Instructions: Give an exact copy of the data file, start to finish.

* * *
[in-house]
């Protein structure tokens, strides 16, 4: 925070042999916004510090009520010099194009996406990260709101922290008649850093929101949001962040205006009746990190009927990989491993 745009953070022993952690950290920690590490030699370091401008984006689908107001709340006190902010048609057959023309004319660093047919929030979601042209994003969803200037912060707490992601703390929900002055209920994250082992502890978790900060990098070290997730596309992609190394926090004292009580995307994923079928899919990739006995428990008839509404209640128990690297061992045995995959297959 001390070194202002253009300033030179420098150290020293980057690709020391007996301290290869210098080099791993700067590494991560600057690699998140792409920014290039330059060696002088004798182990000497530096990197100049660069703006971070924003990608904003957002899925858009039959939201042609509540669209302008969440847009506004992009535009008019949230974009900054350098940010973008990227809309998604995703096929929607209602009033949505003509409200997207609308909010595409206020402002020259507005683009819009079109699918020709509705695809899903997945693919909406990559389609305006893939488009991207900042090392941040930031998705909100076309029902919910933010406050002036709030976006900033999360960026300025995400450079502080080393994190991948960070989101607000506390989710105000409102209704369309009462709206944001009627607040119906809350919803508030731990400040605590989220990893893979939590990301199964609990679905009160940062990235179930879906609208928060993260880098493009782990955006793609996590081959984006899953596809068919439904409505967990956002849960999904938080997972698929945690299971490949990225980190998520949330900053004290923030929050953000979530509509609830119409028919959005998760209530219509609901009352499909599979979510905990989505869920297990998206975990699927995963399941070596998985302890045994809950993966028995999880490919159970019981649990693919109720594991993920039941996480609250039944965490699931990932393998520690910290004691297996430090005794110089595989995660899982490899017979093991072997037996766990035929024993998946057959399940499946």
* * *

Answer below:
[in-house]
């Protein structure tokens, strides 16, 4: 925070042999916004510090009520010099194009996406990260709101922290008649850093929101949001962040205006009746990190009927990989491993 745009953070022993952690950290920690590490030699370091401008984006689908107001709340006190902010048609057959023309004319660093047919929030979601042209994003969803200037912060707490992601703390929900002055209920994250082992502890978790900060990098070290997730596309992609190394926090004292009580995307994923079928899919990739006995428990008839509404209640128990690297061992045995995959297959 001390070194202002253009300033030179420098150290020293980057690709020391007996301290290869210098080099791993700067590494991560600057690699998140792409920014290039330059060696002088004798182990000497530096990197100049660069703006971070924003990608904003957002899925858009039959939201042609509540669209302008969440847009506004992009535009008019949230974009900054350098940010973008990227809309998604995703096929929607209602009033949505003509409200997207609308909010595409206020402002020259507005683009819009079109699918020709509705695809899903997945693919909406990559389609305006893939488009991207900042090392941040930031998705909100076309029902919910933010406050002036709030976006900033999360960026300025995400450079502080080393994190991948960070989101607000506390989710105000409102209704369309009462709206944001009627607040119906809350919803508030731990400040605590989220990893893979939590990301199964609990679905009160940062990235179930879906609208928060993260880098493009782990955006793609996590081959984006899953596809068919439904409505967990956002849960999904938080997972698929945690299971490949990225980190998520949330900053004290923030929050953000979530509509609830119409028919959005998760209530219509609901009352499909599979979510905990989505869920297990998206975990699927995963399941070596998985302890045994809950993966028995999880490919159970019981649990693919109720594991993920039941996480609250039944965490699931990932393998520690910290004691297996430090005794110089595989995660899982490899017979093991072997037996766990035929024993998946057959399940499946």